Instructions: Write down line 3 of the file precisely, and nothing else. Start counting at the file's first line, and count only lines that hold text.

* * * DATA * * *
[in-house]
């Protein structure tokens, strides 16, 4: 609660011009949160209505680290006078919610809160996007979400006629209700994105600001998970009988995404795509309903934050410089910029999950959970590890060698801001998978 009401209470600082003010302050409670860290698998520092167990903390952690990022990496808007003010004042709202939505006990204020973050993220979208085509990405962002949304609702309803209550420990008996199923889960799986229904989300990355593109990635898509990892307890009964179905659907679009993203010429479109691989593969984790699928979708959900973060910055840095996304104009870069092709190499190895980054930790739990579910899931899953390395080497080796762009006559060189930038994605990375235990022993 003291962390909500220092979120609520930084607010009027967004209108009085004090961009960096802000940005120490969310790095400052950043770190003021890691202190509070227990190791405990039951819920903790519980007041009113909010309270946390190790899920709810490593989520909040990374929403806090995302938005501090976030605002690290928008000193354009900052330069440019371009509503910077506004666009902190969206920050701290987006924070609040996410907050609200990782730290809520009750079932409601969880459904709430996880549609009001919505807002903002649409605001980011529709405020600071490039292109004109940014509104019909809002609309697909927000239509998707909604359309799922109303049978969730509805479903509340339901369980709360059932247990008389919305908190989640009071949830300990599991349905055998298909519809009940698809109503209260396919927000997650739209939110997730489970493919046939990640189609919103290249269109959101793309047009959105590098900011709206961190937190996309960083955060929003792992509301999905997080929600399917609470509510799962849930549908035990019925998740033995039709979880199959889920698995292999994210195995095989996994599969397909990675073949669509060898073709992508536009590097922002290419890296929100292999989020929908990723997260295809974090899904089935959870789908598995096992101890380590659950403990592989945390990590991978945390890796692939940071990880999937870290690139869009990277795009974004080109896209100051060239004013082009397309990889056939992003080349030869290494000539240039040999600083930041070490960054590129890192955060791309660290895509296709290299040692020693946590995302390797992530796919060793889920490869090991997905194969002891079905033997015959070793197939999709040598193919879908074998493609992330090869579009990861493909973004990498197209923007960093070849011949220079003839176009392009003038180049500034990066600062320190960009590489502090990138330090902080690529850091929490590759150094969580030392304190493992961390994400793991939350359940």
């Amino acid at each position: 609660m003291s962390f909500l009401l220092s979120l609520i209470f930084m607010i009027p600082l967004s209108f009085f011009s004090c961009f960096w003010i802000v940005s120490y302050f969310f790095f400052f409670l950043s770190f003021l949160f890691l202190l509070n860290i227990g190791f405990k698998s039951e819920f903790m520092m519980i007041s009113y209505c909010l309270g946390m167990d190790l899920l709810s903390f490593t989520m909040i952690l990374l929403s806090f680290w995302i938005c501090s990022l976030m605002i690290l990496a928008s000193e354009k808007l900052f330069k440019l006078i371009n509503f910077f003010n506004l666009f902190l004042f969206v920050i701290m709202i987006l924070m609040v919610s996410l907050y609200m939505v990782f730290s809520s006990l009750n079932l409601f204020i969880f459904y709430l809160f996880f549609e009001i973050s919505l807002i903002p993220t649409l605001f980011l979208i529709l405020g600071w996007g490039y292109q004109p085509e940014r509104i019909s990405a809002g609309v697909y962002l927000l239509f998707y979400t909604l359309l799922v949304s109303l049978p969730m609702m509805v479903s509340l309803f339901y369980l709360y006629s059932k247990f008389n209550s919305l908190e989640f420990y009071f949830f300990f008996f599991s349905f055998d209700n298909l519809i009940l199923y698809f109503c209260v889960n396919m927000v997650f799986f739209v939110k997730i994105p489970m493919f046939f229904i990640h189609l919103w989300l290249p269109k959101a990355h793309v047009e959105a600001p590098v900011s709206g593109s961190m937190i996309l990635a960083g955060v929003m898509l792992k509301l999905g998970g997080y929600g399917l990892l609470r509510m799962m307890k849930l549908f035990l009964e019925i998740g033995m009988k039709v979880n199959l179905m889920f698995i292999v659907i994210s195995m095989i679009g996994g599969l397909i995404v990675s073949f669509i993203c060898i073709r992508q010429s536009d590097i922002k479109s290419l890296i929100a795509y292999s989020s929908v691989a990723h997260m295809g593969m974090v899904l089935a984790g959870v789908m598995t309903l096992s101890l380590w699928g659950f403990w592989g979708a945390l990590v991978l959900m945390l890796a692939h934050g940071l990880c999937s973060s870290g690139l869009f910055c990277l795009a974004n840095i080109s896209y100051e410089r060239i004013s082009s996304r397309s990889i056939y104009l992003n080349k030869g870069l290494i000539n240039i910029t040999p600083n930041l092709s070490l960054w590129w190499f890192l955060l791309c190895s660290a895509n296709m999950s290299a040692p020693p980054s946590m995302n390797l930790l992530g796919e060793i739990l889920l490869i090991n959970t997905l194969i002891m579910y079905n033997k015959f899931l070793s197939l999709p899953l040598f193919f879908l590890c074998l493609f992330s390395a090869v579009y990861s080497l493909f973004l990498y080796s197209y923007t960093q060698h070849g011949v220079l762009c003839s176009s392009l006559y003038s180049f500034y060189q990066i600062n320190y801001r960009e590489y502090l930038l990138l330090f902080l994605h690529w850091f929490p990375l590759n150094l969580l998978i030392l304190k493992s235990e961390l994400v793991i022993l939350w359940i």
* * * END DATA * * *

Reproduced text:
């Amino acid at each position: 609660m003291s962390f909500l009401l220092s979120l609520i209470f930084m607010i009027p600082l967004s209108f009085f011009s004090c961009f960096w003010i802000v940005s120490y302050f969310f790095f400052f409670l950043s770190f003021l949160f890691l202190l509070n860290i227990g190791f405990k698998s039951e819920f903790m520092m519980i007041s009113y209505c909010l309270g946390m167990d190790l899920l709810s903390f490593t989520m909040i952690l990374l929403s806090f680290w995302i938005c501090s990022l976030m605002i690290l990496a928008s000193e354009k808007l900052f330069k440019l006078i371009n509503f910077f003010n506004l666009f902190l004042f969206v920050i701290m709202i987006l924070m609040v919610s996410l907050y609200m939505v990782f730290s809520s006990l009750n079932l409601f204020i969880f459904y709430l809160f996880f549609e009001i973050s919505l807002i903002p993220t649409l605001f980011l979208i529709l405020g600071w996007g490039y292109q004109p085509e940014r509104i019909s990405a809002g609309v697909y962002l927000l239509f998707y979400t909604l359309l799922v949304s109303l049978p969730m609702m509805v479903s509340l309803f339901y369980l709360y006629s059932k247990f008389n209550s919305l908190e989640f420990y009071f949830f300990f008996f599991s349905f055998d209700n298909l519809i009940l199923y698809f109503c209260v889960n396919m927000v997650f799986f739209v939110k997730i994105p489970m493919f046939f229904i990640h189609l919103w989300l290249p269109k959101a990355h793309v047009e959105a600001p590098v900011s709206g593109s961190m937190i996309l990635a960083g955060v929003m898509l792992k509301l999905g998970g997080y929600g399917l990892l609470r509510m799962m307890k849930l549908f035990l009964e019925i998740g033995m009988k039709v979880n199959l179905m889920f698995i292999v659907i994210s195995m095989i679009g996994g599969l397909i995404v990675s073949f669509i993203c060898i073709r992508q010429s536009d590097i922002k479109s290419l890296i929100a795509y292999s989020s929908v691989a990723h997260m295809g593969m974090v899904l089935a984790g959870v789908m598995t309903l096992s101890l380590w699928g659950f403990w592989g979708a945390l990590v991978l959900m945390l890796a692939h934050g940071l990880c999937s973060s870290g690139l869009f910055c990277l795009a974004n840095i080109s896209y100051e410089r060239i004013s082009s996304r397309s990889i056939y104009l992003n080349k030869g870069l290494i000539n240039i910029t040999p600083n930041l092709s070490l960054w590129w190499f890192l955060l791309c190895s660290a895509n296709m999950s290299a040692p020693p980054s946590m995302n390797l930790l992530g796919e060793i739990l889920l490869i090991n959970t997905l194969i002891m579910y079905n033997k015959f899931l070793s197939l999709p899953l040598f193919f879908l590890c074998l493609f992330s390395a090869v579009y990861s080497l493909f973004l990498y080796s197209y923007t960093q060698h070849g011949v220079l762009c003839s176009s392009l006559y003038s180049f500034y060189q990066i600062n320190y801001r960009e590489y502090l930038l990138l330090f902080l994605h690529w850091f929490p990375l590759n150094l969580l998978i030392l304190k493992s235990e961390l994400v793991i022993l939350w359940i």